CNMI SUSPENDS OFF-ISLAND MEDICAL REFERRALS

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Overdue bills keep patients without options

By Moneth Deposa SAIPAN, CNMI (Saipan Tribune, Nov. 9, 2010) - It’s been weeks since off-island trips were put on hold for medical referral patients, yet the program remains suspended as of yesterday due to the government’s continuing failure to pay its obligation to travel agencies.

Public Health Secretary Joseph Kevin Villagomez confirmed this with the Saipan Tribune yesterday, saying that Medical Referral personnel are still working with the Finance Department on securing the payment for these vendors.

"As of this morning, that’s the information I got on the status of the program. The Medical Referral personnel are still working with Finance today and will report back to me," said Villagomez yesterday.

The medical referral program has been on hold since October after three travel agencies-Wings Travel, Pacific Sky, and World Tour and Travel-refused to process the airline tickets of medical referral patients until the government’s obligation is paid in full.

As of last month, over US$180,000 was owed these travel agencies, according to Villagomez. The US$180,000 debt, he said, reflects over a month’s delay of payment for each vendor.

As of yesterday, only World Tour and Travel has accepted medical referral patients but only for trips to neighboring Guam.

In an interview yesterday, Wings Travel manager Ed Camacho confirmed that they have yet to be paid by the CNMI government but he remains hopeful that the company could collect within the week.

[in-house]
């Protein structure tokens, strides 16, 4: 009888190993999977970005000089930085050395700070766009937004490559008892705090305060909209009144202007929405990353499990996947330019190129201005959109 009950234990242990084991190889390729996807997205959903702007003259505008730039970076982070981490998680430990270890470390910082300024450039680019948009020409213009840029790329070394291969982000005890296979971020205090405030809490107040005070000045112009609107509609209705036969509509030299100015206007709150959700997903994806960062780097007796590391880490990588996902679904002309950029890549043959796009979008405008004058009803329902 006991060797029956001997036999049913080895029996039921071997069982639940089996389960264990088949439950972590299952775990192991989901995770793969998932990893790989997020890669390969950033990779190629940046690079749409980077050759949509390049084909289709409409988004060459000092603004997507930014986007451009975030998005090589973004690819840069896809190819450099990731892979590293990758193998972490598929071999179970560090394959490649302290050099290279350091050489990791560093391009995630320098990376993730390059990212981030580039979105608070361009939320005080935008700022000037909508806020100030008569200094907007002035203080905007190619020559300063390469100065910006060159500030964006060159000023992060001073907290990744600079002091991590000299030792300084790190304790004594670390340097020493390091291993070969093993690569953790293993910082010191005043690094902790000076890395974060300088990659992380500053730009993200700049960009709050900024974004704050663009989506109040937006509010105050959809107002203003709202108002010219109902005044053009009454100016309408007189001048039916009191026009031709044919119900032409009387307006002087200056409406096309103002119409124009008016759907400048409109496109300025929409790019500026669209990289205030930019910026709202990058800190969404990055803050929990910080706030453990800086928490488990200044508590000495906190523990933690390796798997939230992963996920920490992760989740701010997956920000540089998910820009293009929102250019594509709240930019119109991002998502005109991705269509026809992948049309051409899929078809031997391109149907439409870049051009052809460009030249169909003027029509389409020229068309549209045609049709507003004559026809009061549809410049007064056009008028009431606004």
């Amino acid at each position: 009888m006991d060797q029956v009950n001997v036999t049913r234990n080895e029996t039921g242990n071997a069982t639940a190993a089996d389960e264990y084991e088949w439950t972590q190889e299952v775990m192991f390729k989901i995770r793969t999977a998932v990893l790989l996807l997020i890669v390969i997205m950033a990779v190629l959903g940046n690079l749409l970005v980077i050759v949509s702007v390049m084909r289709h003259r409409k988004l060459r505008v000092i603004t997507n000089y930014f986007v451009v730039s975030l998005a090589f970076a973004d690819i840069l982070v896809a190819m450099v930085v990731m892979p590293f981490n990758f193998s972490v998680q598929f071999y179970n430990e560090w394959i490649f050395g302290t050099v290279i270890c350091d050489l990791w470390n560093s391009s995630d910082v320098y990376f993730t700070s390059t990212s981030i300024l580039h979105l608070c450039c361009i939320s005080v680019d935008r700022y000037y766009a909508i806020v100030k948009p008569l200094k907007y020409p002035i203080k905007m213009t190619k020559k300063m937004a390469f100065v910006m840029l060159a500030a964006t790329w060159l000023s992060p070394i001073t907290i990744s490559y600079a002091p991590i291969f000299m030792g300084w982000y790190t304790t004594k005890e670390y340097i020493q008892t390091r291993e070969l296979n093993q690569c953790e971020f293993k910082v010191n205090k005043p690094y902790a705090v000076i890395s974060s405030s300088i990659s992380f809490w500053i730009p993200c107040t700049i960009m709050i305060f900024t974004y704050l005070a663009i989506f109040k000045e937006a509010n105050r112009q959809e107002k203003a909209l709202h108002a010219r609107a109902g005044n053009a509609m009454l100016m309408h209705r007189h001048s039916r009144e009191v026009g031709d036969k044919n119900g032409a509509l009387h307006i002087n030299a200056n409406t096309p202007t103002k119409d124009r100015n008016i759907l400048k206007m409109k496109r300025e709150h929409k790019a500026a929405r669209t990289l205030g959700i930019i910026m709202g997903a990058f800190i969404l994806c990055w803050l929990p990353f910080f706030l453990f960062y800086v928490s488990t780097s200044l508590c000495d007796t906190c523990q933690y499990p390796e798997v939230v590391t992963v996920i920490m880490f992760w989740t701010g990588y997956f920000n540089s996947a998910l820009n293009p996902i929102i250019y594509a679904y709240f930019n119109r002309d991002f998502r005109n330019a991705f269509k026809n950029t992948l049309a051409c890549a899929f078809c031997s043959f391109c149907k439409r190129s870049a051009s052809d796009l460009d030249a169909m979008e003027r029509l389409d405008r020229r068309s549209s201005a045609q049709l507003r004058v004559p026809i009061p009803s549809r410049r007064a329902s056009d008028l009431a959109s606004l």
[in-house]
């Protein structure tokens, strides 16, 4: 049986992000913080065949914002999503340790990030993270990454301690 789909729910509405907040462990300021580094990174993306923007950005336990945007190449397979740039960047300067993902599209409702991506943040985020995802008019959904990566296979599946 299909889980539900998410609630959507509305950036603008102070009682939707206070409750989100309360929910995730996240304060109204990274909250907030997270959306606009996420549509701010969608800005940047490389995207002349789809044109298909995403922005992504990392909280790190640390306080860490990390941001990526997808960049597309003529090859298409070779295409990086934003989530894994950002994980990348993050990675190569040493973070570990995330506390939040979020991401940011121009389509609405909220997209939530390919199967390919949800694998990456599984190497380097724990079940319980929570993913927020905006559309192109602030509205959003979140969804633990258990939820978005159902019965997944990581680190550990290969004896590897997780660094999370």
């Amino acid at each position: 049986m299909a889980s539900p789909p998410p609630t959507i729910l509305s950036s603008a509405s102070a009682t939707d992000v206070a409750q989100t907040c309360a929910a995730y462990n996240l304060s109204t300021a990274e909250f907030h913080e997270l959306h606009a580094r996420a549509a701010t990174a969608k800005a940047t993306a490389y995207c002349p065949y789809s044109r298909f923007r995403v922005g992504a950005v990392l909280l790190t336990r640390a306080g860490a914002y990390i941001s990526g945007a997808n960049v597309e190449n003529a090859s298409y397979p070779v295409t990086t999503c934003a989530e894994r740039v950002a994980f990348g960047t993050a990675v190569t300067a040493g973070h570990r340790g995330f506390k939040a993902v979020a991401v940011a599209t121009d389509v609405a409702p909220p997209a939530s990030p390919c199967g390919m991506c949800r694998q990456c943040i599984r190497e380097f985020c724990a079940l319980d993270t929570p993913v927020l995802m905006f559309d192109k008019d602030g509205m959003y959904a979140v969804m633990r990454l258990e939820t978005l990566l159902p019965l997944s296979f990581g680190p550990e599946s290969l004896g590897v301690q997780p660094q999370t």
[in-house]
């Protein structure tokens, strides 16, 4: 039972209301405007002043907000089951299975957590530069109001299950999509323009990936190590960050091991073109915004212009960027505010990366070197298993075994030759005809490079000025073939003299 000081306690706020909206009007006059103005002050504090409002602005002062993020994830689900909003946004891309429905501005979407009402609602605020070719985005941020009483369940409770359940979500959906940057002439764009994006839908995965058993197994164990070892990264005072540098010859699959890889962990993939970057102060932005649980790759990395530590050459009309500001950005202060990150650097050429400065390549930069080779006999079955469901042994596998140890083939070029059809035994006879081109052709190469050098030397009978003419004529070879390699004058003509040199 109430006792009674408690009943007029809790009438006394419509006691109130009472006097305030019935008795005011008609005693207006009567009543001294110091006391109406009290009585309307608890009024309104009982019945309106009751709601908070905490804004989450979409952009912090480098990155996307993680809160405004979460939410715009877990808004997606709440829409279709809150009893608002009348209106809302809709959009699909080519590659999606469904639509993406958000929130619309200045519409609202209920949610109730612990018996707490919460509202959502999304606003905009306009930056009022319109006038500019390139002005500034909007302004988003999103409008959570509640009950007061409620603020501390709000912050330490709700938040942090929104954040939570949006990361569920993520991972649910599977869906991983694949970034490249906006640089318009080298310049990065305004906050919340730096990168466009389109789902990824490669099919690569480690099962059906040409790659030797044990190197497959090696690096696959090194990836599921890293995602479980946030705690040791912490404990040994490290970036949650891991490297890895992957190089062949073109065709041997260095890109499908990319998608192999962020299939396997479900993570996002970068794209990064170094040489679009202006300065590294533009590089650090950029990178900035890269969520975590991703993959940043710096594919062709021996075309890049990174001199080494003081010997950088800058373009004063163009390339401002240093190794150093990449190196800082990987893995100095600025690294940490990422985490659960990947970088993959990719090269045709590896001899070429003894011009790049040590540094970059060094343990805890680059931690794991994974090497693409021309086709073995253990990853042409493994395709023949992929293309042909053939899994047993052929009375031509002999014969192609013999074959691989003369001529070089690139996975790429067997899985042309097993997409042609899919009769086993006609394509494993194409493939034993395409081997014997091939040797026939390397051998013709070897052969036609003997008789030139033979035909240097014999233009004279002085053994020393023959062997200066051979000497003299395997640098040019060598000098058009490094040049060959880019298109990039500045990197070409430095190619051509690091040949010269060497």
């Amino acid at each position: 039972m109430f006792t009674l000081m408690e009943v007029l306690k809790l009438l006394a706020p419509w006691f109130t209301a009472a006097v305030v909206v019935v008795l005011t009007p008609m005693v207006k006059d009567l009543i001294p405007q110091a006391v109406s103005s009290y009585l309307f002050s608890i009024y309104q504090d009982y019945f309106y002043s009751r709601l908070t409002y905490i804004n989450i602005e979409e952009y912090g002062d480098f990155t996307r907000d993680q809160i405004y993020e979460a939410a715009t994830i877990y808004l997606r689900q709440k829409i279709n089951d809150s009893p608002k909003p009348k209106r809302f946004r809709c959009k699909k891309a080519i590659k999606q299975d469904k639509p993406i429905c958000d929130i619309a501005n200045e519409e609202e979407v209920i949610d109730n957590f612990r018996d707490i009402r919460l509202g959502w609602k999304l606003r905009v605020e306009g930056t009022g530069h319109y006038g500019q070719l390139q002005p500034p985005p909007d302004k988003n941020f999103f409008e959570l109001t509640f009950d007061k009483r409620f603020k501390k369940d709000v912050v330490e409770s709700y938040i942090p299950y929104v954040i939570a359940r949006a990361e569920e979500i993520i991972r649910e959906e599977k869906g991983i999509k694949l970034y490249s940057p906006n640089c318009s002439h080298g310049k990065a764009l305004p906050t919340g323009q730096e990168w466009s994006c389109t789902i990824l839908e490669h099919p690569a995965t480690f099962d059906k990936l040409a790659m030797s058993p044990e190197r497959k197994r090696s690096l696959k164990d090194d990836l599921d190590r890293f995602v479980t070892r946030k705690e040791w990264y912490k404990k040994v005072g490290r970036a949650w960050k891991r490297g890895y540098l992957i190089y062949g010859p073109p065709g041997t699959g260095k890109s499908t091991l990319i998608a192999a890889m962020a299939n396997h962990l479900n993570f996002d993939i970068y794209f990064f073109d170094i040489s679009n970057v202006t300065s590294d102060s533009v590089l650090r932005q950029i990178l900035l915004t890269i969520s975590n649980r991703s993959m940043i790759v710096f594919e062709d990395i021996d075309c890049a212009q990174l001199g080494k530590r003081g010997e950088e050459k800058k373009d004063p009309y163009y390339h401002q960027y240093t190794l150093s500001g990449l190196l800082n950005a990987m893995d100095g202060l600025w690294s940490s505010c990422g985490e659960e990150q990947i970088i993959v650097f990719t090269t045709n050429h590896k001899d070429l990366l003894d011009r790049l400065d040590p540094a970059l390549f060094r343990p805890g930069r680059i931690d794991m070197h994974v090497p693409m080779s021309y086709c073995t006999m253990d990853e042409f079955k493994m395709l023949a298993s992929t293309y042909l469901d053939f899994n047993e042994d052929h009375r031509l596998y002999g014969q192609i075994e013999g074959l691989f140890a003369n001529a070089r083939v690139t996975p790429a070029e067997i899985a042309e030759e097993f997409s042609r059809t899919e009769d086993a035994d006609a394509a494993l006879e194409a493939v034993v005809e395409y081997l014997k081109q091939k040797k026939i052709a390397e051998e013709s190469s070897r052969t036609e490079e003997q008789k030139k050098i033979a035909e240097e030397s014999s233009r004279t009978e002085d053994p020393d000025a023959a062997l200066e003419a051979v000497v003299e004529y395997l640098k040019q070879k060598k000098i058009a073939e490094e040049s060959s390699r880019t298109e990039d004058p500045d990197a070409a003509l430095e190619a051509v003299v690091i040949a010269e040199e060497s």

He said the company started not accepting reservations from medical referral patients since four weeks ago, adding that this was the first time the company implemented the policy.

Of the US$180,000 the government owes travel agencies, Saipan Tribune learned that about US$70,000 is owed Wings Travel. The company provides airline tickets to almost 50 percent of medical referral patients in the Commonwealth.

When asked if the company is willing to reconsider its policy in case of emergencies, Camacho said the company may not be able to do so due to its limited resources.

Camacho said the company has been using its own resources in paying for the plane tickets of patients referred outside the CNMI.

"Definitely not. We love to help, but we already used our resources and even if it’s emergency.it’s a risk to our business," he explained.

Villagomez earlier said the travel ban has affected five to 10 medical referral cases in the first week-all for follow-up examinations.

Since four weeks ago, only one travel agency has allowed medical referral trips to Guam while a total ban was placed on trips to the Philippines and Honolulu. The two other travel agencies implemented a ban on all these destinations.

Medical Referral officer Ron Sablan was on leave yesterday when contacted by Saipan Tribune.

Acting Finance Secretary Connie Agulto was not available for comments when contacted yesterday.

The Department of Public Health spent US$16.3 million in referring medical cases to various medical facilities outside the Commonwealth in the last four fiscal years, ending in fiscal year 2009.

Fiscal year 2009 recorded the highest expenditure of US$7.4 million for 907 patients referred to other hospitals. This figure translates to over 50 percent increase from fiscal year 2008’s expenses of US$4.4 million for 716 cases.

In fiscal year 2007, CHC noted 565 medical referral cases and spent US$1.5 million compared to US$2.8 million spent in fiscal year 2006 for 526 cases.

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